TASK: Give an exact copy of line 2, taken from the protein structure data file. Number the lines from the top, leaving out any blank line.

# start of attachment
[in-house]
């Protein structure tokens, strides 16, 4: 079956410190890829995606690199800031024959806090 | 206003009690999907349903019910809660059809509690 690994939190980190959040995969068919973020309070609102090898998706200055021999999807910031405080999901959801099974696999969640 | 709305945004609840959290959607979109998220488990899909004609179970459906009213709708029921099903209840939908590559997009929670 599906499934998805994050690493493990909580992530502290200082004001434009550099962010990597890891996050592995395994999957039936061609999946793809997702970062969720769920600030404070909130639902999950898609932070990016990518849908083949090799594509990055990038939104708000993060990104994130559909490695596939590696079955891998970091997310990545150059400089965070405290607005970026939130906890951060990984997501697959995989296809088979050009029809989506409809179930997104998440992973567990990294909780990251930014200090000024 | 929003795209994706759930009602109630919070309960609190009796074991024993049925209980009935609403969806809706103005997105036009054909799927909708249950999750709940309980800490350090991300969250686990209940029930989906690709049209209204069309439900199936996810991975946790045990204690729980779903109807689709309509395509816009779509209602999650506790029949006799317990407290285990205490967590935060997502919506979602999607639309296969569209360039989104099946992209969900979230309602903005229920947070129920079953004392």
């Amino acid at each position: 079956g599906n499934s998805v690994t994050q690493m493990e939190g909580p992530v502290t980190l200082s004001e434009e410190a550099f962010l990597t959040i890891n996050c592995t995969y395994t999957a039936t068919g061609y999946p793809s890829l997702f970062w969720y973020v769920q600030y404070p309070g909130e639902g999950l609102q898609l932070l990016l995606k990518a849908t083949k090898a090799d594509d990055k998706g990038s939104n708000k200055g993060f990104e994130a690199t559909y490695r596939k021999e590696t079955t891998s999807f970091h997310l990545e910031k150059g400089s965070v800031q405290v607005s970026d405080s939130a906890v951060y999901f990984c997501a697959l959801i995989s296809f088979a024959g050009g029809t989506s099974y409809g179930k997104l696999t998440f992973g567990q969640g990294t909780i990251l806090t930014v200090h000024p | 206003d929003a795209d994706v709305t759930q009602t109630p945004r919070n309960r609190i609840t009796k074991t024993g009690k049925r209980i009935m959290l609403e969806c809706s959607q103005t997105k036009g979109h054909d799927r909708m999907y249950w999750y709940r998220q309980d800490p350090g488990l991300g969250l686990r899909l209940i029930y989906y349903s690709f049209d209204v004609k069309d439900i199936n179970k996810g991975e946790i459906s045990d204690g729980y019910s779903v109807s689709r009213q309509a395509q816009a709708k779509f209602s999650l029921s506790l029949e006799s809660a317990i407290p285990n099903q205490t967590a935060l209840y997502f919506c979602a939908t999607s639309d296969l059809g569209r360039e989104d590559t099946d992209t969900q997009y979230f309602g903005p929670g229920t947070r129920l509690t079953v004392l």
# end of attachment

């Protein structure tokens, strides 16, 4: 079956410190890829995606690199800031024959806090 | 206003009690999907349903019910809660059809509690 690994939190980190959040995969068919973020309070609102090898998706200055021999999807910031405080999901959801099974696999969640 | 709305945004609840959290959607979109998220488990899909004609179970459906009213709708029921099903209840939908590559997009929670 599906499934998805994050690493493990909580992530502290200082004001434009550099962010990597890891996050592995395994999957039936061609999946793809997702970062969720769920600030404070909130639902999950898609932070990016990518849908083949090799594509990055990038939104708000993060990104994130559909490695596939590696079955891998970091997310990545150059400089965070405290607005970026939130906890951060990984997501697959995989296809088979050009029809989506409809179930997104998440992973567990990294909780990251930014200090000024 | 929003795209994706759930009602109630919070309960609190009796074991024993049925209980009935609403969806809706103005997105036009054909799927909708249950999750709940309980800490350090991300969250686990209940029930989906690709049209209204069309439900199936996810991975946790045990204690729980779903109807689709309509395509816009779509209602999650506790029949006799317990407290285990205490967590935060997502919506979602999607639309296969569209360039989104099946992209969900979230309602903005229920947070129920079953004392």